This capability allows the Coast Guard to provide real-time surveillance to battle staff and exercise planners, and it allows them to explore the skills and expertise the Coast Guard can bring to both exercises and real-world scenarios.

The Stratton is the Coast Guard’s third national security cutter (NSC) and is homeported in Alameda, California. National security cutters are the Coast Guard’s key interoperability platform in the afloat arena. NSCs are capable of executing challenging operations, including supporting maritime homeland security and defense missions, as well as operating in open ocean environments and supporting international partner agencies.

TS 19 included field training exercises, force preparation, logistic activities, amphibious landings, land force maneuvers, urban operations, air operations, maritime operations and special forces activities. The exercise provided an opportunity to conduct operations in a combined joint and interagency environment that increased both countries’ ability to plan and execute contingency responses, from combat missions to humanitarian assistance efforts.

“Talisman Sabre was key to the U.S. and to the Coast Guard because we were able to exercise relationships with our international partners, to conduct training necessary and to help maintain regional security, peace and stability,” said Dunlevy.

Though this is the Coast Guard’s first time participating in Talisman Sabre, the experience and knowledge gained from participating in the exercise is proving to be instrumental.

“We will provide an after-action report detailing how we were employed and how we think we could better add to the exercise next time,” said Dunlevy. “We hope the Coast Guard is invited back for the next Talisman Sabre. This has been a huge win for the Coast Guard.”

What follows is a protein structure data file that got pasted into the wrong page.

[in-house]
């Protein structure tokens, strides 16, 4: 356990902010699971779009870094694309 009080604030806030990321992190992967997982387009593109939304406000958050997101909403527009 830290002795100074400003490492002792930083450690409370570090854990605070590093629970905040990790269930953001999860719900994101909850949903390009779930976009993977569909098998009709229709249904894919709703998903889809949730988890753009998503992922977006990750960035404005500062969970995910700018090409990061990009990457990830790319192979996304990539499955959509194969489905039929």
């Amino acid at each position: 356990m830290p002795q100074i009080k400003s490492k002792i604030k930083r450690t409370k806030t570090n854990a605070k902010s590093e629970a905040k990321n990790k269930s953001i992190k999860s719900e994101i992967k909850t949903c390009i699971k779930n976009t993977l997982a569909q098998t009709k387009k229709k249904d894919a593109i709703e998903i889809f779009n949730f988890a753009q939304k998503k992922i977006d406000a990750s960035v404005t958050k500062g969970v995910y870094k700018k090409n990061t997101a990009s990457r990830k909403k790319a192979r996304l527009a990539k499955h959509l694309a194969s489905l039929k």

“Schultz: Coast Guard Expanding Western Pacific Operations” –USNI

USCGC Bertholf (WMSL-750) crew members observe the stars from Bertholf’s flight deck as the cutter and crew patrol the South China Sea on April 21, 2019. US Coast Guard Photo

The US Naval Institute News Service is reporting,

KUALA LUMPUR – The U.S. Coast Guard will increase its presence and deployments to Asia – particularly around Oceania and U.S. Pacific territories – and test out a new operational deployment concept in the region, service head Adm. Karl Schultz told reporters on Thursday.

We have been seeing this happening. The Coast Guard has begun spending more time in and around the Western Pacific, particularly around US Western Pacific territories and Oceania.

The reference to use of a buoy tender as a mothership to support patrol craft operations looks like a test to see how useful the proposed basing of three Webber class cutters in Guam might be.

The Commandant suggested that the tender might partner with Australian, New Zealand, or Japanese vessels as well. He promised,

““In the face of coercive and antagonistic behavior, the United States Coast Guard offers transparent engagement and partnership,…”

There is no reason this should not work, hopefully it will lead to similar multi-unit operations in the Eastern Pacific drug transit areas where the Webber class could augment larger cutters.

Australia Selects OPV Design

Photographs taken during day 3 of the Royal Australian Navy International Fleet Review 2013. The Bruneian patrol vessel Darulaman moored in Sydney Harbour. Photo by Saberwyn.

The Australian Navy has announced the selection of the design for a planned program of 12 Offshore Patrol Vessels to replace the 13 active 300 ton Armidale class patrol boats.

The new ships will be built in Australia. The design is based on that of the Durussalam class, four ships built for the Brunei Navy by Lurssen in Germany. Lurssen is famous for their torpedo and missile boats. The vessels are expected to be 80 meters (262 ft) long and 13 meters  (43 ft) of beam with a draft of four meters (13 ft) with a speed of 22 knots. Unlike most of the Brunei ships, the Australian ships will be armed with a 40mm gun rather than the 57mm seen in the illustration above. The Australian OPVs are expected to have provision for three 8.4 meter boats and mission modules.

I am a bit surprised by the choice because this appears to be the least capable of the contenders in that it has no hangar, but it does double the range of the patrol boats they will replace and is more than five times the displacements, so should prove a substantial improvement over the Armidale class that really seem to have been asked to do more than  could reasonably expected of them. 

In some ways these  are the embodiment of the Cutter X concept in that they seem to have the equipment and crew of a patrol craft in a more sea worthy hull, but they have also taken the opportunity to provide more boats and a helicopter deck.

Photograph taken during day 5 of the Royal Australian Navy International Fleet Review 2013. Stern view of the Bruneian patrol vessel Darulaman, The ship’s RHIB is deployed, and the RHIB well is open. Photo by Saberwyn.

Thanks to Nicky for bringing this to my attention.